Category School News
Author Andrew Myers

Becoming an entrepreneur is the dream of many an engineer, computer scientist, biochemist and other students in STEM fields — science, technology, engineering, and math. Yet that dream is a reality for far too few Black, and other racially minoritized students today. Just why is a matter of debate among educators in STEM fields who hope to inspire more of their students so that, with the right education and the right coaching, they, too, can found, build, and lead successful companies based on innovative ideas.

A deeper understanding of the reasons behind racial disparities in entrepreneurship is the goal of a new five-year, $2.5 million grant from the National Science Foundation to a team of researchers led by Ebony McGee at the Johns Hopkins School of Education and fellow professors at two historically Black colleges and universities (HBCUs) — De’Etra Young, PhD, of Tennessee State University and Susanne L. Toney, PhD, of Hampton University.

“This is an intentional project to tap into the expertise of the scholars and scholarship at HBCUs to understand how we can implement a STEM entrepreneurship program for historically underserved and marginalized students of color,” explains McGee of the overarching goal of the study. “We wanted to do it on the undergrad level specifically. Few tend to think of undergrads as entrepreneurs, but we actually think it is the most opportune time to be an entrepreneur.”

The first year of the study, which is already underway, will include an in-depth survey of a broad cross-section of STEM-based undergraduates, both racially minoritized and not, to learn the motivations, attitudes, practices, behaviors, and prior experiences of others who have succeeded in STEM entrepreneurship.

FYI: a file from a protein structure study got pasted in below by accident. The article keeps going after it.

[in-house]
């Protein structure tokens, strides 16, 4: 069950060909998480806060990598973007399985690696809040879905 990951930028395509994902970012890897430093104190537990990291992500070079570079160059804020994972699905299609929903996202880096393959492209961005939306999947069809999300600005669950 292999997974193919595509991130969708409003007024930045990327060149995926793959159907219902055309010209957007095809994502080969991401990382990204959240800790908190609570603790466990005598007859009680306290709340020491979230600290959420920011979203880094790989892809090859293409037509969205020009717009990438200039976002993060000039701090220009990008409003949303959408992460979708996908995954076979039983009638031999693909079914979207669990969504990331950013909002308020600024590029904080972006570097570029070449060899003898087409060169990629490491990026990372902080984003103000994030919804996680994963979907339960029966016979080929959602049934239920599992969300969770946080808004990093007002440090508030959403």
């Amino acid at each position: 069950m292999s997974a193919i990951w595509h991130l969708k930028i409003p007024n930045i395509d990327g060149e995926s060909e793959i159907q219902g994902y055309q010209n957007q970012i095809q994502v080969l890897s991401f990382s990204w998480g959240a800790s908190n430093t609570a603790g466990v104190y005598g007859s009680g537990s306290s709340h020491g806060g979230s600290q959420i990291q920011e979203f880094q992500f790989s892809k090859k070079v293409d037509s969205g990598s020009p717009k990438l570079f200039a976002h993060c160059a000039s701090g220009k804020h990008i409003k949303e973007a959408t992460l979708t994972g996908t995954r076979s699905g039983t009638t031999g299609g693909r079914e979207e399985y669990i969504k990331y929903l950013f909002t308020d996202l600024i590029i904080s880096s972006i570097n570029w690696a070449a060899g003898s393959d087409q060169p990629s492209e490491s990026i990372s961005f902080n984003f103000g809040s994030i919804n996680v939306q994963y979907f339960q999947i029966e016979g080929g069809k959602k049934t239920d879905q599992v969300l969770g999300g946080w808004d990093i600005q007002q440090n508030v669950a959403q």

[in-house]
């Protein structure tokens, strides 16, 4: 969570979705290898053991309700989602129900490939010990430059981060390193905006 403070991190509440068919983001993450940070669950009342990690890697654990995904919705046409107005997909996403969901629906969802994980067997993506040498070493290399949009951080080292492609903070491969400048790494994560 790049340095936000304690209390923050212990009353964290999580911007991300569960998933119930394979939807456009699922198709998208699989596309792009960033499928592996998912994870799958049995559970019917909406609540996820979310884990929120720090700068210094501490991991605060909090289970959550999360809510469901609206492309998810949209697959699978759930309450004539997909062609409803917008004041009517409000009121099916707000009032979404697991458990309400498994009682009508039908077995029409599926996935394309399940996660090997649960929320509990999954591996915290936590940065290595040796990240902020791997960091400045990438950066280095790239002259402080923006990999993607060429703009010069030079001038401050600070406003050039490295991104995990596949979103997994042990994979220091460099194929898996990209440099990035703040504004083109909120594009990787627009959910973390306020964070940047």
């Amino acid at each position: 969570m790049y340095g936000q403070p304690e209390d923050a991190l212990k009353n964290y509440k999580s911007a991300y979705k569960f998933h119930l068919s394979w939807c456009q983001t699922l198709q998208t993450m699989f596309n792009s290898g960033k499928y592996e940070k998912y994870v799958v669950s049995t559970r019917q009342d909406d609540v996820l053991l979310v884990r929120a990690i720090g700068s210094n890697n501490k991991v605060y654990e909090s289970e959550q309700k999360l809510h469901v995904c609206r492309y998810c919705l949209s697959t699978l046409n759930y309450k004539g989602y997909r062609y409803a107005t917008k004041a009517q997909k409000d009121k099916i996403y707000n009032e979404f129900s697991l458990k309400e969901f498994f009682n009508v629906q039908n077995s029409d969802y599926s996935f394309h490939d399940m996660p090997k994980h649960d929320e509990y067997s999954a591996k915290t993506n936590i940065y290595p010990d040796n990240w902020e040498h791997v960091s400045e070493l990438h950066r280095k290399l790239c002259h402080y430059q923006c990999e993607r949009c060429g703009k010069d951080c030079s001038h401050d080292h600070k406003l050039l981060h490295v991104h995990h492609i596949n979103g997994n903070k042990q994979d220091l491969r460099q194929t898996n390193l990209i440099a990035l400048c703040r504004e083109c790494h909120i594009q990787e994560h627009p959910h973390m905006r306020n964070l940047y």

“We want to understand the landscape, particularly with STEM students of color, but also a national sample of STEM students of every race and ethnicity to understand their current exposure to STEM entrepreneurship,” McGee says.

Questions the team seeks to answer include: Are they taking classes in STEM entrepreneurship? Are classes in STEM entrepreneurship even offered at the undergraduate level at their institutions? Are they involved in clubs? Have they done incubator training?

“We’re going to take the results of that study and do focus groups to further drill down into the experiences of even current STEM entrepreneurs — students who have succeeded to learn how they did it,” McGee adds.

The later stages of the study will develop and roll out entrepreneurial programs, including summer virtual training, three-day in-person patent workshops, and additional in-depth patent coaching to help students to navigate the complexities of funding and running successful businesses. By the program’s fifth year, McGee says, business coaches will be available to aid potential entrepreneurs in incorporating businesses.

The goal is to train a new generation of diverse business owners and welcome them into the American STEM ecosystem that has yielded so many other entrepreneurs. The program will help students learn to establish limited liability companies, increase retention of racially minoritized groups in STEM fields, promote STEM innovation that challenges systemic racism, and, ultimately, create financial prosperity through business ownership.

Too often, McGee says, for racially minoritized students the major impediment to greater entrepreneurialism is a matter of college debt, which African Americans shoulder at much higher rates than other college graduates. The undergrad years are a time when young students are surrounded by an intellectual environment that stimulates their creativity and sense of innovation, but accumulated debt holds back many. At the same time, racially minoritized students face other hurdles, such as limited access to entrepreneurship-specific education, a lack of capital sources willing to invest in ventures led by people of color, and exclusionary social networks.

“To be an entrepreneur, you have to take risks, and the undergraduate years are a time when young people are surrounded in an intellectual environment that stimulates their creativity and your sense of innovation,” McGee says. “We think this is a really untapped market for the entrepreneurial space.”

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